This bug creeps in the night and bites you on your face while you’re fast asleep, and you never knew it happened until you become dangerously ill from the disease it spreads, which is being dubbed the “new AIDS of the Americas” by researchers because its initial symptoms are hard to detect. Many call it the “kissing bug” due to its exclusive attack place being one’s face, but Doctors are calling it a silent killer — and aren’t completely prepared for it yet.
The reduviid bug has recently made its way north onto U.S. soil. Endemic to Latin America, it has already infected 17 residents in Houston, Texas, the Washington Post reported.
The tiny insect feeds on human blood much like a mosquito, but it is specific to biting the face of its victims. Reduviid bugs carry a parasite called Trypanosoma cruzi, which causes Chagas disease in its human hosts.
At the onset of the disease, the infected will experience fever, fatigue, body aches, rash, diarrhea, and vomiting, according to the CDC. This initial acute stage turns into a prolonged asymptomatic state for some bitten by the bug, at which time a few parasites are found in the blood, the CDC noted.
However, the disease can cause heart failure and intestinal complications over time.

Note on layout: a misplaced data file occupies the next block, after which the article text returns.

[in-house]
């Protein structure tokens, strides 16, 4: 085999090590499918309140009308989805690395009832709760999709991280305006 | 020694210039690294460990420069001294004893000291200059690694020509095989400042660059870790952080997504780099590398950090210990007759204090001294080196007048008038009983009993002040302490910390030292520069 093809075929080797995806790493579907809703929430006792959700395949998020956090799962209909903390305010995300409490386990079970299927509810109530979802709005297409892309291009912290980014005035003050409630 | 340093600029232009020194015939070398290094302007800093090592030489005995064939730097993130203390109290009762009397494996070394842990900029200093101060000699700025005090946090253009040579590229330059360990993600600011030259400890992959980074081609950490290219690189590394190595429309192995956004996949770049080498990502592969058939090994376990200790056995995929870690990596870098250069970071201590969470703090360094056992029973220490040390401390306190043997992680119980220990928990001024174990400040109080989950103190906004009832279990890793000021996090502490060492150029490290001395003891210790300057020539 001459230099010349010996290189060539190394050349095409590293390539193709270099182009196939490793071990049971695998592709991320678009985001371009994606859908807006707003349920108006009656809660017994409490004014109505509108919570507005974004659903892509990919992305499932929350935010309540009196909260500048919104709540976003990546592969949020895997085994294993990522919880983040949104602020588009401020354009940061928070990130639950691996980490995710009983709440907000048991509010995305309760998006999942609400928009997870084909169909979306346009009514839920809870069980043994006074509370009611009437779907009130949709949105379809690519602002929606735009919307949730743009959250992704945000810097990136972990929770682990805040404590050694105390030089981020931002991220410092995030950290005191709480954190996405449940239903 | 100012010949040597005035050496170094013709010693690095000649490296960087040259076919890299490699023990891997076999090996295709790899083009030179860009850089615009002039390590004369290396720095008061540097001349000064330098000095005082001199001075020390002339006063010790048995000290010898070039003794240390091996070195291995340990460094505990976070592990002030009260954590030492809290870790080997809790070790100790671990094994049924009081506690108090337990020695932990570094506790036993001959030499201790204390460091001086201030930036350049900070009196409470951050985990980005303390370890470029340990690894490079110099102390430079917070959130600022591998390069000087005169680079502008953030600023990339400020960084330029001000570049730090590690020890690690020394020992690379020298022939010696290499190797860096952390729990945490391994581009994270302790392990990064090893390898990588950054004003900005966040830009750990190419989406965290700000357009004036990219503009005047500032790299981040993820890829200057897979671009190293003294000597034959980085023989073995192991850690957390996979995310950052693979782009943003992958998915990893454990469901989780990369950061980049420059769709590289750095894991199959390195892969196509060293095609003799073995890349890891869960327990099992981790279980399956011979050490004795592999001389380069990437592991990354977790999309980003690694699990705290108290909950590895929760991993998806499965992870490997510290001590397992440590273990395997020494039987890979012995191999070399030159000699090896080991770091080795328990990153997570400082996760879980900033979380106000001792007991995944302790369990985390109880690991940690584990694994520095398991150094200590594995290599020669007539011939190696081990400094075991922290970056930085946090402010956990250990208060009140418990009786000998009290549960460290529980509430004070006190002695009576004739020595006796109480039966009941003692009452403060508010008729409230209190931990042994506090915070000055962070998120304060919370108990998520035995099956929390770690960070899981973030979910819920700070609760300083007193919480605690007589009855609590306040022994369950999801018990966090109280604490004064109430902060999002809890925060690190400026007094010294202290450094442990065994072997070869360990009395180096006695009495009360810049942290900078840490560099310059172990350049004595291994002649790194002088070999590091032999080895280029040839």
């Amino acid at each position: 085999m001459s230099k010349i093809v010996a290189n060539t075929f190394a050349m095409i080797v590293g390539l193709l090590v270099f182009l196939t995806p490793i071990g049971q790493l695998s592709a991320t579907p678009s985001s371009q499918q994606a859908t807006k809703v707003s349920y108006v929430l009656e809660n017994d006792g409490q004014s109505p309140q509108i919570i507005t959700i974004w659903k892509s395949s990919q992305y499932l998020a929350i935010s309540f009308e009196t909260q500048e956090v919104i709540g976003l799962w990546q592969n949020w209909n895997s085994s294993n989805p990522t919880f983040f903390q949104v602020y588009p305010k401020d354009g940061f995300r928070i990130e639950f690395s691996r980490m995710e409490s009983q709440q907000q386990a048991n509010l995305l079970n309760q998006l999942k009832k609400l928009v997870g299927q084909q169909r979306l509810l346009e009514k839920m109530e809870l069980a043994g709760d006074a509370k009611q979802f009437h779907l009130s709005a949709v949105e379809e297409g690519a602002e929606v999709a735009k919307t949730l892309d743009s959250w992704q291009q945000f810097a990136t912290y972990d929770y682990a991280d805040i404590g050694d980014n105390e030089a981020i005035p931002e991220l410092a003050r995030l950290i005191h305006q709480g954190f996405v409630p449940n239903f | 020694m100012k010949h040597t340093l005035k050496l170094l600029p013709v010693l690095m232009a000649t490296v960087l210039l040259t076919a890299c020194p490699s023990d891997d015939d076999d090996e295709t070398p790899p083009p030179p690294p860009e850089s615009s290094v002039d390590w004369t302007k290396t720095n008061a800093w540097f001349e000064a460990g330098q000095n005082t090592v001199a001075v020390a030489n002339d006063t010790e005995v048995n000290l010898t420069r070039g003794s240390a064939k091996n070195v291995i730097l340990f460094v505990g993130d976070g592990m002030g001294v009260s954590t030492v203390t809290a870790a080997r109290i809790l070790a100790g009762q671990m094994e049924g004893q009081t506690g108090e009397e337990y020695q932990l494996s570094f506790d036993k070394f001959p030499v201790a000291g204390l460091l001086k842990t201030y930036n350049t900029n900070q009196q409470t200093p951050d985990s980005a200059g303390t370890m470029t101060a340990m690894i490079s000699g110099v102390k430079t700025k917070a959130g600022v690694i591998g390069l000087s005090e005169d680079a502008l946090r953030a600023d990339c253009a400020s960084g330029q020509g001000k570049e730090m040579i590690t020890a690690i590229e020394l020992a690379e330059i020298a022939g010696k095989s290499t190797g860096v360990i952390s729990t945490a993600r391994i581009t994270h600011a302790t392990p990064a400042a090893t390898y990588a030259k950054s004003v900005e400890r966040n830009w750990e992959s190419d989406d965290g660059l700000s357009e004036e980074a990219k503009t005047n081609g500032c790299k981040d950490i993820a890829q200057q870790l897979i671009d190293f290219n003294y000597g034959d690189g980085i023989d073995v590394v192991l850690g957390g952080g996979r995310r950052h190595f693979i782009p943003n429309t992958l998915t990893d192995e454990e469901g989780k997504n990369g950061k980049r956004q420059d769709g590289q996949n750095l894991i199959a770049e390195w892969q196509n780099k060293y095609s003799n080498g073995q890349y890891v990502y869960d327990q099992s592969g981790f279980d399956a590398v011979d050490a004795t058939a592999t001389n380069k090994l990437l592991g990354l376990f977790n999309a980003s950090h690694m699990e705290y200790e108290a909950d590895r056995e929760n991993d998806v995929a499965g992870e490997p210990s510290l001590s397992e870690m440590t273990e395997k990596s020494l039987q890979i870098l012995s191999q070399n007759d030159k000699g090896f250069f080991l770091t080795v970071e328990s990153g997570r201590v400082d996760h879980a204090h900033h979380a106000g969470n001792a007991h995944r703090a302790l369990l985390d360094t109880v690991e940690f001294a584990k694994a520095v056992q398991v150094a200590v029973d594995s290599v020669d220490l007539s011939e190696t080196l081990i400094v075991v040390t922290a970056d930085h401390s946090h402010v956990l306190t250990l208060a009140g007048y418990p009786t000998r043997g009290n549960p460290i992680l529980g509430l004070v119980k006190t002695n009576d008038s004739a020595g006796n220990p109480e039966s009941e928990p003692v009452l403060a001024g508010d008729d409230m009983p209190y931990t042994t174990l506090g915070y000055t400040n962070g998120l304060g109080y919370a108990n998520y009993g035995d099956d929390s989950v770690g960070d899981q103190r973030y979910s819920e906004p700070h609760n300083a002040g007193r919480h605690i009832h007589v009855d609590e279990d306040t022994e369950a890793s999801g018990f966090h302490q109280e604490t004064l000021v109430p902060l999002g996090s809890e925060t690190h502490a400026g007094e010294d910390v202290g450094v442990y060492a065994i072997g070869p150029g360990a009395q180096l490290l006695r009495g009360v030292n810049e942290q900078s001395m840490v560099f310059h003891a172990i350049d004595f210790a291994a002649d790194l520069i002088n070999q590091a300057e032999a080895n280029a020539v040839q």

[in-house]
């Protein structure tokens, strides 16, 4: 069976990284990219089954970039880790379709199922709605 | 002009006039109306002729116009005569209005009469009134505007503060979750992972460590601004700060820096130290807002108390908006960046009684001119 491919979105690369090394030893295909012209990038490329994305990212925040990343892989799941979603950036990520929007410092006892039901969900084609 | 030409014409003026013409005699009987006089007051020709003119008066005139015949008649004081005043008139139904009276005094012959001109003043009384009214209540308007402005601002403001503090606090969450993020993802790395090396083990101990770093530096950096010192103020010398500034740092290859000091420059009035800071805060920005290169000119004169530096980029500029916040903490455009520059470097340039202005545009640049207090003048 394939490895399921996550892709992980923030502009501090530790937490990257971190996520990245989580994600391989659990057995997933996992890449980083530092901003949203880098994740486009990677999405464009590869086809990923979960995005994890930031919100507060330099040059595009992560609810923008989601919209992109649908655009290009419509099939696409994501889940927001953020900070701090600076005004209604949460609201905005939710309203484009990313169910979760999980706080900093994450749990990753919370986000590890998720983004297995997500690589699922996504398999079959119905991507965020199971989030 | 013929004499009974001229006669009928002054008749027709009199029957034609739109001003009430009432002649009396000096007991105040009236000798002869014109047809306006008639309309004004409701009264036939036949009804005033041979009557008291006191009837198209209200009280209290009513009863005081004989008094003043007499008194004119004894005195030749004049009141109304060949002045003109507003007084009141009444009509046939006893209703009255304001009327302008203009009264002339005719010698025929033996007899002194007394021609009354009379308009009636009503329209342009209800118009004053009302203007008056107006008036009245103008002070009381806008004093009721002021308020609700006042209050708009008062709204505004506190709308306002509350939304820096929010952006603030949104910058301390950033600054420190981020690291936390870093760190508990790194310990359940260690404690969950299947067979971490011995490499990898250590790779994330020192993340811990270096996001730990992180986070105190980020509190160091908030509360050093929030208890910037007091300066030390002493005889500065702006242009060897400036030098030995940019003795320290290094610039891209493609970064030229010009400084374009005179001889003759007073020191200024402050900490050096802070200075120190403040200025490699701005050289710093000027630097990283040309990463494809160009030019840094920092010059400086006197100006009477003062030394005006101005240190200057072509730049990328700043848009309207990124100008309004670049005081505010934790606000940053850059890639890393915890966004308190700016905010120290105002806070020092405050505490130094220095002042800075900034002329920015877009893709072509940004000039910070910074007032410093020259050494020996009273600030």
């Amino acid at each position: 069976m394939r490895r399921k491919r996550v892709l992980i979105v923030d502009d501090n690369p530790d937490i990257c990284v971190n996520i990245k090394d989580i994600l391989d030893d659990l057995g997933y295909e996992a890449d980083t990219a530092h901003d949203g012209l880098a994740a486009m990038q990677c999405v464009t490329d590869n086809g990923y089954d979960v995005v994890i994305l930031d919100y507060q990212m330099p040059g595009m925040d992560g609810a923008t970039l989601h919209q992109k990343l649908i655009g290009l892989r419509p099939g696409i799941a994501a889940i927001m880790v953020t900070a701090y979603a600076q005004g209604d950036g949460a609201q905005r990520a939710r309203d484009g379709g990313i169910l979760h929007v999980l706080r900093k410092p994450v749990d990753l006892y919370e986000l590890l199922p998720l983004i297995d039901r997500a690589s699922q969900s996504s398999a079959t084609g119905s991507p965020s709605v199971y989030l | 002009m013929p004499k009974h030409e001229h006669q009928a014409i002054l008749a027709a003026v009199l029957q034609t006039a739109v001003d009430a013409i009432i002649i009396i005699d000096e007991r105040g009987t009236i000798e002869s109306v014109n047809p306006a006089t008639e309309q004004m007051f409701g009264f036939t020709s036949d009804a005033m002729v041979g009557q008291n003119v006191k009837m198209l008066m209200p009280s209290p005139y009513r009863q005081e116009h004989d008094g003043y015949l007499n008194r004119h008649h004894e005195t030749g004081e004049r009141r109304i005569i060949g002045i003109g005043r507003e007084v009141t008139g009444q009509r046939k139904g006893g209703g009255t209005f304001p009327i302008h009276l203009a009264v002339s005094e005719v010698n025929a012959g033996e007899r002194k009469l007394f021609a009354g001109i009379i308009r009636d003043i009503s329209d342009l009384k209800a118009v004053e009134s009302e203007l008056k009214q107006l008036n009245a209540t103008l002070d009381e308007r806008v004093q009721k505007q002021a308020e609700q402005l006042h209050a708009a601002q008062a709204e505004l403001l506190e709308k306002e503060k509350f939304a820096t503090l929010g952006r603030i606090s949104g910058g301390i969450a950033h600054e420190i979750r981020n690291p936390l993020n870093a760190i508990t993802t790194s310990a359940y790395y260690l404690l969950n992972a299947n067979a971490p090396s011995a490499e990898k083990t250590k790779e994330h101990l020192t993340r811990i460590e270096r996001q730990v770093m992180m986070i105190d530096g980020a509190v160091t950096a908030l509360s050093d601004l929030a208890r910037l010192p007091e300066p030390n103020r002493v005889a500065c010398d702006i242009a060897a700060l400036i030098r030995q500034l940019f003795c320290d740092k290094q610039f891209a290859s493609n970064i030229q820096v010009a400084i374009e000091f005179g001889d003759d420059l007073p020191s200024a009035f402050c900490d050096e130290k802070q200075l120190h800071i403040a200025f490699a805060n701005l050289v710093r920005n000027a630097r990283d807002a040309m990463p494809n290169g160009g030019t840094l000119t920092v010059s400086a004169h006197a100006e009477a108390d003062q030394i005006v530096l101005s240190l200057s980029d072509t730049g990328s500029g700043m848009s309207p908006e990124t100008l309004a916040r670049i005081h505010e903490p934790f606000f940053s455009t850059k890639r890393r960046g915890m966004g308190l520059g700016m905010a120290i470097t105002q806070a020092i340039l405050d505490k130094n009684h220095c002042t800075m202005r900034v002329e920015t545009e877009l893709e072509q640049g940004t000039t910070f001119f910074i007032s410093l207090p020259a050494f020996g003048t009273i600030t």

“People don’t normally feel sick, so they don’t seek medical care, but it ultimately ends up causing heart disease in about 30 percent of those who are infected,” Nolan Garcia, an epidemiologist at the Baylor College of Medicine in Houston whose research focused on Chagas disease in the U.S. said. “We think of Chagas disease as a silent killer,” Garcia added.
The American Society of Tropical Medicine and Hygiene (ASTMH) released a report last week outlining the ramification of this bug infestation and claimed U.S. health care workers lack awareness which prevents successful diagnosis and treatment of Chagas disease. The report noted that the federally licensed drugs to combat the disease also limits patients’ access to treatment.
Although there have been several confirmed cases in America, CDC officials believe most people infected with Chagas disease contracted the parasite in Mexico or South America before coming to the U.S. About 7 million to 8 million people are thought to be infected with the parasite worldwide, mostly in Latin America, the World Health Organization has said.
Considering the symptoms of the disease can be easily attributed to so many other common health issues, Susan Montgomery of the CDC’s parasitic diseases branch estimates there may be more individuals infected with Chagas disease than what has actually been confirmed.
“We don’t know how often that is happening because there may be cases that are undiagnosed since many doctors would not think to test their patients for this disease.” Montgomery assured Americans the risk of infection is “very low,” Montgomery told HealthDay.
Chagas disease is like the sister disease to Ebola, but much more stealthy.